• Make sure you can actually dance in it. There are some amazing, elegant ball gowns that are totally useless on the floor. It sucks to discover that you can't step backwards because your heel gets caught on your hem.
    • If you are wearing a skirt, make sure you wear the appropriate undergarments. Every school around here has a story about "thong girl" or its equivalent...
    I guess that you can summarize all of that down to a single point: If you are thinking about your outfit for any reason while you're on the floor, you are wearing the wrong outfit.
    bia likes this.
  13. middy

    middy Well-Known Member

    So you mean just nice dancewear in general? I would go for this if it fits in your budget, simply because it is easier to move in clothes made for dancing, or those that closely resemble things for dancing. And they generally enhance your movement rather than restrict it or hide it. For example, a full skirt or a fringed in latin looks nicer than a tighter one. However, you don't necessarily have to buy clothes specifically made for dancing, a lot of stuff you can find in mall stores. A bit more challenging for standard/smooth dresses, but still possible.

    Judges almost always mention grooming; you can definitely see improvements in grooming as you move up from newcomer through syllabus and open. Nice grooming/clothing just makes you look more polished and prepared to dance, and less distracting. It's not absolutely necessary to win, but it keeps judges from having a bad first impression and missing the quality of your dancing.

    If you are curious about what kinds of clothing people should wear, I'd look for some USA Dance competition videos of people dancing gold level. It'll give you a decent sense of good non-costume dance outfits, I think.

    If you want more specific suggestions, I would say something that is relatively form-fitting through the torso and has some movement in the skirt (so generally not an empire waisted sort of dress that flares out from the bust), since that shows off your body movements better. For a latin skirt, something that has movement, either ruffles or a full skirt or fringe. And then for smooth/standard, one that is about ankle length and pretty full and flares out a bit when you move. Hope that helps!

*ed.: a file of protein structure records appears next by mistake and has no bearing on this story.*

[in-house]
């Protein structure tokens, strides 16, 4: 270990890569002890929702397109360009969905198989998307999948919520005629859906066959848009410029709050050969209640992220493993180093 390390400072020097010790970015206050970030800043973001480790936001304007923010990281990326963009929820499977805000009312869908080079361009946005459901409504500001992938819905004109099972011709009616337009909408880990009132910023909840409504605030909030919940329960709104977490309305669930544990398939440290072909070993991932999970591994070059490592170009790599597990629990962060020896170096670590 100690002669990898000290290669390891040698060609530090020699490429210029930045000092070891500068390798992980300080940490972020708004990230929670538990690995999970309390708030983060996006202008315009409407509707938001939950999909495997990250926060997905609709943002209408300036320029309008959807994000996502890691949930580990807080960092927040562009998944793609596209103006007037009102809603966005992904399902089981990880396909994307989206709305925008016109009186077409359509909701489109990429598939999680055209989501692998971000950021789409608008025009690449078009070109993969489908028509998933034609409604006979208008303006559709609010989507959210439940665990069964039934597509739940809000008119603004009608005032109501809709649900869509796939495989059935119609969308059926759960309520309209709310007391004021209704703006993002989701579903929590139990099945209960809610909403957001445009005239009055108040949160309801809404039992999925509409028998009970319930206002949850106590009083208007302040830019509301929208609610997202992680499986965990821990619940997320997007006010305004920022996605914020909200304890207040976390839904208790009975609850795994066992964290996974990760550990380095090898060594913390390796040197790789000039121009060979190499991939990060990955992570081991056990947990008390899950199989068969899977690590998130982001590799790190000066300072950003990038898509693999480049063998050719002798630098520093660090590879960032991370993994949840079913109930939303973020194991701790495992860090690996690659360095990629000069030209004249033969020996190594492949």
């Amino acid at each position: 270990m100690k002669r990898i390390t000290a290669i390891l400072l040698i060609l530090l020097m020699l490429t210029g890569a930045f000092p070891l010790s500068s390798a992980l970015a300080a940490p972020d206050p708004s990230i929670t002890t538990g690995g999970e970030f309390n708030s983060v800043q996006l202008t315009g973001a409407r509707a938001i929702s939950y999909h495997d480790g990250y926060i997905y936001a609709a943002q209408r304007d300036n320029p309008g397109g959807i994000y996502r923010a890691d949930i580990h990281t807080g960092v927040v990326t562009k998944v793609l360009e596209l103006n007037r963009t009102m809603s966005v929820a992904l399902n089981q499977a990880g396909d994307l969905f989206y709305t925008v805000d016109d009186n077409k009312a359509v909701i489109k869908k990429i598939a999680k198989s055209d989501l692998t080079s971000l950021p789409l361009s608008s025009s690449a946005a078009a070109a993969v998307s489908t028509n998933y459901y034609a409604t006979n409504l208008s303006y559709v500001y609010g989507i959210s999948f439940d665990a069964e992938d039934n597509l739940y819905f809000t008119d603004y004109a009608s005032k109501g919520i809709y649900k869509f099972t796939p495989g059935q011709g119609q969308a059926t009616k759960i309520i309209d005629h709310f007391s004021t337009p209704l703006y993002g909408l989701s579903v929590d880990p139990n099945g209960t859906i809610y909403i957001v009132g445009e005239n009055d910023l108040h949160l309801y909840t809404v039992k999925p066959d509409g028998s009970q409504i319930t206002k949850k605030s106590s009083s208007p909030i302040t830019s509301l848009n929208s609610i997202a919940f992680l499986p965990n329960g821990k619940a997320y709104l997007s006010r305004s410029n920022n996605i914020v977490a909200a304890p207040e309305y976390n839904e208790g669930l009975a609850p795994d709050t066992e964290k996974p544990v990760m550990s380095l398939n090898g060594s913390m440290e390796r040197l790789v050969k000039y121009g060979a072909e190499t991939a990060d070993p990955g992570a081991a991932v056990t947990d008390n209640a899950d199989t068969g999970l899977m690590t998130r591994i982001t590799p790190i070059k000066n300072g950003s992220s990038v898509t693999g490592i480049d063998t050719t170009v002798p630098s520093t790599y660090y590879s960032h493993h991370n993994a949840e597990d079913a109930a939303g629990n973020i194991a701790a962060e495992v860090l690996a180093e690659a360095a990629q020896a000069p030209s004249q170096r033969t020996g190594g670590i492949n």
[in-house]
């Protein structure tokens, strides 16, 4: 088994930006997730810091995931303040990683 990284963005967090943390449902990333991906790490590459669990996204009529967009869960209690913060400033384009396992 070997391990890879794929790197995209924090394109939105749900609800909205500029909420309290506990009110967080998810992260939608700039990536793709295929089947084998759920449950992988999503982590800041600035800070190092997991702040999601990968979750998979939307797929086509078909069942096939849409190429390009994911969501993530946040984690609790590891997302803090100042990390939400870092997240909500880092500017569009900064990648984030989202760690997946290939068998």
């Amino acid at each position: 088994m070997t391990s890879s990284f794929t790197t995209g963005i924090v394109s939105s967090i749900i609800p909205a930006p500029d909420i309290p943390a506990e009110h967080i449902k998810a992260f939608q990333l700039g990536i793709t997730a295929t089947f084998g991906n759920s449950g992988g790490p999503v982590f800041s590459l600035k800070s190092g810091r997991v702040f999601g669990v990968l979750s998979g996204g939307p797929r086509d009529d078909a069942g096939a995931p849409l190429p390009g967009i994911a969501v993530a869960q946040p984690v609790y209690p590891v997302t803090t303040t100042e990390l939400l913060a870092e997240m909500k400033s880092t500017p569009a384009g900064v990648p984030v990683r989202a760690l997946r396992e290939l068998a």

14. nikkitta

    nikkitta Well-Known Member

    Beware that "cheap latin (or smooth/standard) costumes" often look just that... cheap. Shop carefully.

    I agree that if your dancing isn't up to par, a fancy costume will not help. Spend time polishing your appearance in other ways (hair, makeup) and clean, simple, confident dancing. The lady in the simple practice skirt and store-bought top who dances well will beat the fancy-costumed not-so-good dancer. I've seen it happen time and time again, and the judges have a very good eye for this, particularly in crowded Bronze heats.

    I understand that Bronzies can get excited about wearing costumes. If the comp allows it, fine. But as already mentioned, never forget the whole package: grooming, dancing, costume. Don't go out there in a fancy foo-foo dress with your hair in a hurried ponytail and nothing but chapstick and some mascara on your face. Higher level dancers on the team really need to make sure the newbies/bronzies understand this.

    And yes, PLEASE do make sure the appropriate undergarments are worn... :eek:
  15. danceronice

    danceronice Well-Known Member

    The more expensive (ie not off-the-rack meant for ballet people) ballroom-specific practice clothes are probably best. They're plain (unless you decorate them--I stoned a skirt and top and wore it for my first big competition in Smooth-note this is NDCA pro-am so stoning is allowed), but they're designed to be worn while dancing-the fabric moves right, the fit is designed so you can do things like lift your arms.

    They also do come in colors that aren't black...
  16. bia

    bia Well-Known Member